High Court orders TTFA pay 2016 team immediately.
FORMER national futsal coach Clayton Morris has expressed relief, after the TT Football Association (TTFA) was yesterday ordered by the High Court to immediately pay representatives of T&T's 2006 futsal team, including Morris, other staff members and 22 players, nearly half a million dollars.
The futsal team, represented by attorney Keston McQuilken, made claims for non-payment of salaries, match fees and per diems for the CONCACAF Futsal Championships, which took place in Costa Rica in May, 2016. The TTFA has to pay the team $475,743 plus interest at three per cent per annum and also cover their legal fees.
Former national footballer and head coach of the futsal team at the time, Clayton Morris, took charge of the team in 2016 following an oral agreement between himself and ex-TTFA president Raymond Tim Kee.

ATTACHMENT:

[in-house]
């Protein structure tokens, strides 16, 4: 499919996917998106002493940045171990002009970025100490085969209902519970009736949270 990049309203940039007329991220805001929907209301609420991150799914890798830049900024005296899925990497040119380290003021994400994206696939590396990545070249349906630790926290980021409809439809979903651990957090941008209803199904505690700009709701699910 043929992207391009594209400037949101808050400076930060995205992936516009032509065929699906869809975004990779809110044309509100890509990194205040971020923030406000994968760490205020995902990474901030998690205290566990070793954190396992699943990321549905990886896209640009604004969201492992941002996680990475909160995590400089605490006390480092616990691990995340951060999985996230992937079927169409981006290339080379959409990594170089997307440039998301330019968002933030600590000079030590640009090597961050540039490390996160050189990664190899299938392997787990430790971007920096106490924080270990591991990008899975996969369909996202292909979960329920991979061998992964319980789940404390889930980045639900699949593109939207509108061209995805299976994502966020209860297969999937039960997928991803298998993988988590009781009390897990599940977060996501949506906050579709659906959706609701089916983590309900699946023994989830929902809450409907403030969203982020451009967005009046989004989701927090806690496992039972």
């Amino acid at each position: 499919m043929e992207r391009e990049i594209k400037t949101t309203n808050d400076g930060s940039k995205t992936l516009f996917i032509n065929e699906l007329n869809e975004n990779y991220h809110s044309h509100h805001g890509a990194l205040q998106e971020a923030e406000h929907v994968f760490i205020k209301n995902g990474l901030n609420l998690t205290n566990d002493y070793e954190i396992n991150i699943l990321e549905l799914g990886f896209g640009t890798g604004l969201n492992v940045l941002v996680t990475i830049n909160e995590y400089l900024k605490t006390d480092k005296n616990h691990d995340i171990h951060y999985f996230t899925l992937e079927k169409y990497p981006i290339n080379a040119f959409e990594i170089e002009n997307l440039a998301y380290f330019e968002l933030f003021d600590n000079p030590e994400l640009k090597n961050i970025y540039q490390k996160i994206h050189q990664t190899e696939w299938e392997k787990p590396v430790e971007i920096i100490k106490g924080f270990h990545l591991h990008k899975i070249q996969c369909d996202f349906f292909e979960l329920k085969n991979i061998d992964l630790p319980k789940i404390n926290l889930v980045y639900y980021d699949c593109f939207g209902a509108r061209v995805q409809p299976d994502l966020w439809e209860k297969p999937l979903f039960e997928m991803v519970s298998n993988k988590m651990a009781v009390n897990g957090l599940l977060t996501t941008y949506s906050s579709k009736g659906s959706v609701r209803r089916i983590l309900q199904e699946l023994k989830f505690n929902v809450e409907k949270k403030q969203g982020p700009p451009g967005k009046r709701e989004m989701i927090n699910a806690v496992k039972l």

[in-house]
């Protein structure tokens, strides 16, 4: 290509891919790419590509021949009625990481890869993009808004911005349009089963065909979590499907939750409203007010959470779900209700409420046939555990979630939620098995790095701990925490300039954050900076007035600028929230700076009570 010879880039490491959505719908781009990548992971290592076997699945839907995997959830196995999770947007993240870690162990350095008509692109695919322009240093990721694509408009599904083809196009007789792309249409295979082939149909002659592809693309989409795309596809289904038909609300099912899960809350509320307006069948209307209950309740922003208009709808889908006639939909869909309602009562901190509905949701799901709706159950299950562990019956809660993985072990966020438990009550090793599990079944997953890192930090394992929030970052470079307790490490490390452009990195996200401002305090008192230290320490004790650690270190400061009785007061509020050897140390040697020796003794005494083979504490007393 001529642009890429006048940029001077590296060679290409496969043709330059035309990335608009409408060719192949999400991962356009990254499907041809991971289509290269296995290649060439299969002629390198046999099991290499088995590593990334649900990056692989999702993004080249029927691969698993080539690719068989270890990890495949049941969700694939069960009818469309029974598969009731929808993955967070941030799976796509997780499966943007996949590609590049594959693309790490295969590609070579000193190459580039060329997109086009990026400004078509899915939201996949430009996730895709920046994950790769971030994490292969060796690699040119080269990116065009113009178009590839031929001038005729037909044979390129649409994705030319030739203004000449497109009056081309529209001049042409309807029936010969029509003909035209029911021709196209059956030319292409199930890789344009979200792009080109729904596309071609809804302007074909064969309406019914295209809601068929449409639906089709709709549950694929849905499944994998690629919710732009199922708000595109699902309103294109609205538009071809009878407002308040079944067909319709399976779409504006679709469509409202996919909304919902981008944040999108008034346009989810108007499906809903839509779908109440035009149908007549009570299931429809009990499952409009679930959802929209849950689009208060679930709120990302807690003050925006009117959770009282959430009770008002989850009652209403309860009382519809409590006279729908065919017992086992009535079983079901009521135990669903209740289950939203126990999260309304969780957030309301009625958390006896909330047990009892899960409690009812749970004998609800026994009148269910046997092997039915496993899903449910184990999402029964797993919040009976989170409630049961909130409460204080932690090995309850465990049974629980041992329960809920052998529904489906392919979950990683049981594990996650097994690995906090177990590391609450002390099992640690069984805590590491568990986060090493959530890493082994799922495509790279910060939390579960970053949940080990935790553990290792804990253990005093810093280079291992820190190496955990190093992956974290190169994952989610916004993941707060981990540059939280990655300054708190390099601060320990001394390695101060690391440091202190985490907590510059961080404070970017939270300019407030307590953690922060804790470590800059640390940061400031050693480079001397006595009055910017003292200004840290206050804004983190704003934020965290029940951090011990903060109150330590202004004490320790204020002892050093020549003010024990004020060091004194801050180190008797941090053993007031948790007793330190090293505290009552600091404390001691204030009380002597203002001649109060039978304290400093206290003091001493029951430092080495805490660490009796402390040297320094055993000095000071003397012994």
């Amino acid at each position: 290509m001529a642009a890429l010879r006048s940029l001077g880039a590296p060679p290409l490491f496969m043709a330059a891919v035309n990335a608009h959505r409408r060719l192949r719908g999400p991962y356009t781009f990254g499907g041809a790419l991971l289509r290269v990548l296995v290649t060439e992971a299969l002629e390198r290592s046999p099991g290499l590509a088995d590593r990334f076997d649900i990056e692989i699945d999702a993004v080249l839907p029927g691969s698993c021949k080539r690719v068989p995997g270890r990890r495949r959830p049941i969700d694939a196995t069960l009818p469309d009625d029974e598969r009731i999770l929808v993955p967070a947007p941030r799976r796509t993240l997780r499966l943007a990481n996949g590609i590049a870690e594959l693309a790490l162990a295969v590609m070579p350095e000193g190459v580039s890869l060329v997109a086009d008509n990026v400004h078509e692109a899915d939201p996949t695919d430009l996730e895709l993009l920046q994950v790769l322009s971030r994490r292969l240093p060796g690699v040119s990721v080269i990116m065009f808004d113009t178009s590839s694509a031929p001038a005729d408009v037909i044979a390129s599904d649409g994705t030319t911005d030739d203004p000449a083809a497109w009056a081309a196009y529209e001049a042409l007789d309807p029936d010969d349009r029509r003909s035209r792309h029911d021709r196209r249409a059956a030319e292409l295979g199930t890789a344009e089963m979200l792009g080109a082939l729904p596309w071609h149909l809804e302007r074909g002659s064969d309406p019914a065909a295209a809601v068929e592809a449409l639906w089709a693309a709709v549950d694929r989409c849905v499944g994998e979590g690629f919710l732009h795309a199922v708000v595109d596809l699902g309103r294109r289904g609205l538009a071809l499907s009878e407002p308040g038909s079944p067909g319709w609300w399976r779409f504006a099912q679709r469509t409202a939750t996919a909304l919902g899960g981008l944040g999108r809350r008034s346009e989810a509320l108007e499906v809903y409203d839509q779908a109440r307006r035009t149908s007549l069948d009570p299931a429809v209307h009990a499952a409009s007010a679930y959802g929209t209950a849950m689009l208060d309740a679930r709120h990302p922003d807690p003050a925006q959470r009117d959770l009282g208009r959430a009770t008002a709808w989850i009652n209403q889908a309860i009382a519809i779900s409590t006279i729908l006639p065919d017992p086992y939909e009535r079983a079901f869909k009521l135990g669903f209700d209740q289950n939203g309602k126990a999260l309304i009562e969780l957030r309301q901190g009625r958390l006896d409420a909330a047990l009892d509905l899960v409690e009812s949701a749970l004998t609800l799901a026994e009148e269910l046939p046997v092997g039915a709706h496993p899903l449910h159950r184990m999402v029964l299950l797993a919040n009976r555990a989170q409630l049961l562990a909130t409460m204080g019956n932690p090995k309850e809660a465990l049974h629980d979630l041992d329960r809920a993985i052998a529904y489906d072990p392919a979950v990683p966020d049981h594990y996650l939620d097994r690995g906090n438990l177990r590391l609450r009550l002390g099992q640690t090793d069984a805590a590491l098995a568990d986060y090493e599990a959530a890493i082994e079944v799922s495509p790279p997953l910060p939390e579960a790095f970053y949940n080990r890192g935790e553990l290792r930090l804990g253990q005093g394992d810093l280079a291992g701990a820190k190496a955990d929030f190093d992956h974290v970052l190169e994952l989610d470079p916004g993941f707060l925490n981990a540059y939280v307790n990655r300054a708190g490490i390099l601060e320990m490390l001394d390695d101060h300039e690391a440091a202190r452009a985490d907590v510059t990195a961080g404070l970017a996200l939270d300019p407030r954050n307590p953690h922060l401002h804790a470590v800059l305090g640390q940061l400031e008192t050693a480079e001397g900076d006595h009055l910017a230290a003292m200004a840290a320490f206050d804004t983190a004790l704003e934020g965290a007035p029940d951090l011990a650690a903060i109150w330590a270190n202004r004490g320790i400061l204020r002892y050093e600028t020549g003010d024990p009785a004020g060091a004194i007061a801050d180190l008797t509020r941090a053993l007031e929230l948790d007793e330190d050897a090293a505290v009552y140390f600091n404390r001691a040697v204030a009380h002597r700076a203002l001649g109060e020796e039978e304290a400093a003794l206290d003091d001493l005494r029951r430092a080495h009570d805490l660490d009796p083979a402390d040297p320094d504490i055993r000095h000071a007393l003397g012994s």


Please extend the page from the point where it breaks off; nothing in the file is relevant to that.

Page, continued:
The TTFA, however, took the position that an arrangement between itself and the futsal team was done before John-Williams' tenure and was in violation of Article 36(j) of the TTFA constitution, which gives only the board of directors authority to select technical staff for a national team.
However, the presiding judge, Justice Margaret Mohammed, viewed John-Williams' defence to have been discredited in cross-examination by attorney Keston McQuilkin, who showed that the constitution came into existence well after Morris and Tim Kee had reached a verbal agreement about the futsal team's programme.
Attempts to reach John-Williams for a response to yesterday's verdict were unsuccessful.
Morris, despite winning in court, was not in an entirely celebratory mood.
"I feel relieved that justice has been served," he told Newsday yesterday.
"It's bitter-sweet. I've played football for 85 per cent of my life and all that I've achieved is though this sport. It's bitter because you have to go to court to get what you've earned. The main thing is respect for our players," he said.